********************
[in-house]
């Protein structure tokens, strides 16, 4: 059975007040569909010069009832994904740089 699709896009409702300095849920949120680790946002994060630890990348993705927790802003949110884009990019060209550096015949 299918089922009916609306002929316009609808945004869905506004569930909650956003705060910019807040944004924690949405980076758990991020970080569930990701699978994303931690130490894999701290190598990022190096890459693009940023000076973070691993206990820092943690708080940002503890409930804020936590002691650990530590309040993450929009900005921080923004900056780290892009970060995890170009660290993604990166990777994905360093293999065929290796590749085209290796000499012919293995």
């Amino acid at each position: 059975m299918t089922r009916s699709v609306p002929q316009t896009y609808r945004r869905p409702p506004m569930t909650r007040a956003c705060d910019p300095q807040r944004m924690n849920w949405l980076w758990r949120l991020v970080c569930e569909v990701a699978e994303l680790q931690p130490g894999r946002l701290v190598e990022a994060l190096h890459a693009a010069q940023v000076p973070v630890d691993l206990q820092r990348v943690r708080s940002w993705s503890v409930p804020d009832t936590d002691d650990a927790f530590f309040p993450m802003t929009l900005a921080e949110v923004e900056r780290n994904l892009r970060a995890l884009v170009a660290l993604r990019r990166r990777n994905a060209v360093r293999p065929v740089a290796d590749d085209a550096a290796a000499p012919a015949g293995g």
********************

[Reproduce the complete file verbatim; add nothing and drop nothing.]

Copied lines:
[in-house]
């Protein structure tokens, strides 16, 4: 059975007040569909010069009832994904740089 699709896009409702300095849920949120680790946002994060630890990348993705927790802003949110884009990019060209550096015949 299918089922009916609306002929316009609808945004869905506004569930909650956003705060910019807040944004924690949405980076758990991020970080569930990701699978994303931690130490894999701290190598990022190096890459693009940023000076973070691993206990820092943690708080940002503890409930804020936590002691650990530590309040993450929009900005921080923004900056780290892009970060995890170009660290993604990166990777994905360093293999065929290796590749085209290796000499012919293995």
């Amino acid at each position: 059975m299918t089922r009916s699709v609306p002929q316009t896009y609808r945004r869905p409702p506004m569930t909650r007040a956003c705060d910019p300095q807040r944004m924690n849920w949405l980076w758990r949120l991020v970080c569930e569909v990701a699978e994303l680790q931690p130490g894999r946002l701290v190598e990022a994060l190096h890459a693009a010069q940023v000076p973070v630890d691993l206990q820092r990348v943690r708080s940002w993705s503890v409930p804020d009832t936590d002691d650990a927790f530590f309040p993450m802003t929009l900005a921080e949110v923004e900056r780290n994904l892009r970060a995890l884009v170009a660290l993604r990019r990166r990777n994905a060209v360093r293999p065929v740089a290796d590749d085209a550096a290796a000499p012919a015949g293995g």